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Trump lawyers say former president did not know Pence was in danger at the Capitol

Trump lawyers say former president did not know Pence was in danger at the Capitol
© New York Times/Pool
 
The remarks came in response to a question from two Republican senators, Mitt RomneyWillard (Mitt) Mitt RomneyFamily policy that could appeal to the right and the left Press: Corporate America defies the GOP Romney on NRSC awarding Trump: Not 'my preference' MORE (Utah) and Susan CollinsSusan Margaret CollinsSenate GOP signal they won't filibuster debate of hate crimes bill Democrats work to pick up GOP support on anti-Asian hate crimes bill Against mounting odds, Biden seeks GOP support for infrastructure plan MORE (Maine), who had broken with most in their party earlier in the week in supporting the trial's constitutionality. 

The question of what Trump knew about the severity of the attack — and when he knew it — has emerged as a major issue in the Senate trial, where Democrats have accused Trump of provoking last month's attack on the Capitol by a pro-Trump mob.

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Pence had become a target of the mob after he'd refused Trump's entreaties to reject the Electoral College results, which formalized Joe BidenJoe BidenIRS to roll out payments for ,000 child tax credit in July Capitol Police told not to use most aggressive tactics in riot response, report finds Biden to accompany first lady to appointment for 'common medical procedure' MORE's presidential victory.

At 2:24 p.m. on Jan. 6, Trump tweeted at Pence, pressing him to find the "courage" to reject the election outcome — a power the vice president does not possess.

That tweet came roughly 10 minutes after Secret Service agents had whisked Pence from the Senate floor, fearing for his safety after the rioters had breached the building.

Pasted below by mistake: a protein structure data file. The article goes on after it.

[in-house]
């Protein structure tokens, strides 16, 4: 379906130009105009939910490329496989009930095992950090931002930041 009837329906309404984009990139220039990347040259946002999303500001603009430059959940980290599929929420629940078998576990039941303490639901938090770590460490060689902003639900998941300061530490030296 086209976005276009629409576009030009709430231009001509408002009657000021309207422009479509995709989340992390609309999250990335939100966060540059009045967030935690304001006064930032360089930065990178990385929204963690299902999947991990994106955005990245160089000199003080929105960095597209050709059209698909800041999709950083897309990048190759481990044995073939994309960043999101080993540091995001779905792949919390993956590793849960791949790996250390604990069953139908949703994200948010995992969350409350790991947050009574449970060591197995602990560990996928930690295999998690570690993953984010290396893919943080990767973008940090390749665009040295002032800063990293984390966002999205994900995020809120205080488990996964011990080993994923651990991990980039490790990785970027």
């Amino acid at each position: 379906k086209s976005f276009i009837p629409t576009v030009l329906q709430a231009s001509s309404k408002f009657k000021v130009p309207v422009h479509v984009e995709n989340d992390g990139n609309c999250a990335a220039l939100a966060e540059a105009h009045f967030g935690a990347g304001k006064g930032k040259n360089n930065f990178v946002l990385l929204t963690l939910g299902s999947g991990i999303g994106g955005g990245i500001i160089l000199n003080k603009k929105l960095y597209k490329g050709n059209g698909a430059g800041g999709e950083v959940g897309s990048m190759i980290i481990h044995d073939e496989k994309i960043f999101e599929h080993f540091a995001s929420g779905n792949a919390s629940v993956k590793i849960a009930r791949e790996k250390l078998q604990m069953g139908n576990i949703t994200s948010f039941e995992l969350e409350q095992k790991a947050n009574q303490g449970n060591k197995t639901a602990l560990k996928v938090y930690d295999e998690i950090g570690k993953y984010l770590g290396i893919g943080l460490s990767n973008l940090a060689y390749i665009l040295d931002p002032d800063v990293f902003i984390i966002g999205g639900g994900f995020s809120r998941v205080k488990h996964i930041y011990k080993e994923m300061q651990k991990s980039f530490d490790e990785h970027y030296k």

That timeline has raised plenty of questions from senators, including some Republicans, about whether Trump knew of Pence's predicament at the time of the tweet, but chose to ignore it.

Sen. Tommy Tuberville (R-Ala.) added to the timeline intrigue this week when he revealed that he had spoken with Trump around that same time, and told him that Pence had been evacuated for his safety.

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Part of the Democrats' impeachment case hinges on the argument that Trump did nothing to defuse the attack until hours after it had begun.

"We know that he did not send any individuals. We did not hear any tweets, we did not hear him tell those individuals: 'Stop. This is wrong. You must go back,'" Del. Stacy Plaskett (D-V.I.), an impeachment manager, told senators on Friday.

"They were doing what he asked them to do," she added, "so there was no need for him to stop them."

Trump's attorney, van der Veen, rejected those charges, shifting the blame back on the Democrats for rushing their impeachment case in such a way that the precise details of what Trump knew could not be known in time for the trial.

"Because the House rushed through this impeachment in seven days with no evidence, there is nothing at all in the record on this point, because the House failed to do even a minimum amount of due diligence," van der Veen said.

"What the president did know is that there was a violent ... riot happening at the Capitol," he continued. "That's why he repeatedly called via tweet and via video for the rioters to stop, to be peaceful, to respect Capitol Police and law enforcement, and to commit no violence and to go home."

After responding to the question, van der Veen added that it wasn't relevant to the case since the Democrats' impeachment article contains just one charge: incitement of insurrection.

"This is not an article of impeachment for anything else. It's a one-count," he said. "So that the question, although answered directly no, it's not really relevant to the charges for the impeachment in this case."